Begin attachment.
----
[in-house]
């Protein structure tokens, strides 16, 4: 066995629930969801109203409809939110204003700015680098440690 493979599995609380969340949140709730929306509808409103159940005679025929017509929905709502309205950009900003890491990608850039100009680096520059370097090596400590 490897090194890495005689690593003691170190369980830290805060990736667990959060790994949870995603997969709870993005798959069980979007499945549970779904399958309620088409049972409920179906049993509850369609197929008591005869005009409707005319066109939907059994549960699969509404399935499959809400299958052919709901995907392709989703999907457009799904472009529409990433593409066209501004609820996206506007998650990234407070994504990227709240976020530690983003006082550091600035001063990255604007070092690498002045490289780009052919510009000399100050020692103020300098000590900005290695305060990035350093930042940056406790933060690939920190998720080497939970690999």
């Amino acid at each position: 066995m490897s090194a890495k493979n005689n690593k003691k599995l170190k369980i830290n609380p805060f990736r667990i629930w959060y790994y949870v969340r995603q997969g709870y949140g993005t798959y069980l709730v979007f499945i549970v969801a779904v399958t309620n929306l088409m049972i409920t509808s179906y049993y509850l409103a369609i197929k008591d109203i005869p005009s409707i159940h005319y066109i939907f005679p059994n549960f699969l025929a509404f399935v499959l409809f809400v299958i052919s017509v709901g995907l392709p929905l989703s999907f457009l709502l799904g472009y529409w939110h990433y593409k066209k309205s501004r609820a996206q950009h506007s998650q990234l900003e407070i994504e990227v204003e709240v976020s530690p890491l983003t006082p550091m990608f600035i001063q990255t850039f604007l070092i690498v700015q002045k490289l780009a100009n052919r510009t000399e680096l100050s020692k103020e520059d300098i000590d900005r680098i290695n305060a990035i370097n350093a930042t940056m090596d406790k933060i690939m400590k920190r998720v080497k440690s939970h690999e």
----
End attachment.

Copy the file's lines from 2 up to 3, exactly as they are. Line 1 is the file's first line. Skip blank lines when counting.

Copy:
């Protein structure tokens, strides 16, 4: 066995629930969801109203409809939110204003700015680098440690 493979599995609380969340949140709730929306509808409103159940005679025929017509929905709502309205950009900003890491990608850039100009680096520059370097090596400590 490897090194890495005689690593003691170190369980830290805060990736667990959060790994949870995603997969709870993005798959069980979007499945549970779904399958309620088409049972409920179906049993509850369609197929008591005869005009409707005319066109939907059994549960699969509404399935499959809400299958052919709901995907392709989703999907457009799904472009529409990433593409066209501004609820996206506007998650990234407070994504990227709240976020530690983003006082550091600035001063990255604007070092690498002045490289780009052919510009000399100050020692103020300098000590900005290695305060990035350093930042940056406790933060690939920190998720080497939970690999």
């Amino acid at each position: 066995m490897s090194a890495k493979n005689n690593k003691k599995l170190k369980i830290n609380p805060f990736r667990i629930w959060y790994y949870v969340r995603q997969g709870y949140g993005t798959y069980l709730v979007f499945i549970v969801a779904v399958t309620n929306l088409m049972i409920t509808s179906y049993y509850l409103a369609i197929k008591d109203i005869p005009s409707i159940h005319y066109i939907f005679p059994n549960f699969l025929a509404f399935v499959l409809f809400v299958i052919s017509v709901g995907l392709p929905l989703s999907f457009l709502l799904g472009y529409w939110h990433y593409k066209k309205s501004r609820a996206q950009h506007s998650q990234l900003e407070i994504e990227v204003e709240v976020s530690p890491l983003t006082p550091m990608f600035i001063q990255t850039f604007l070092i690498v700015q002045k490289l780009a100009n052919r510009t000399e680096l100050s020692k103020e520059d300098i000590d900005r680098i290695n305060a990035i370097n350093a930042t940056m090596d406790k933060i690939m400590k920190r998720v080497k440690s939970h690999e």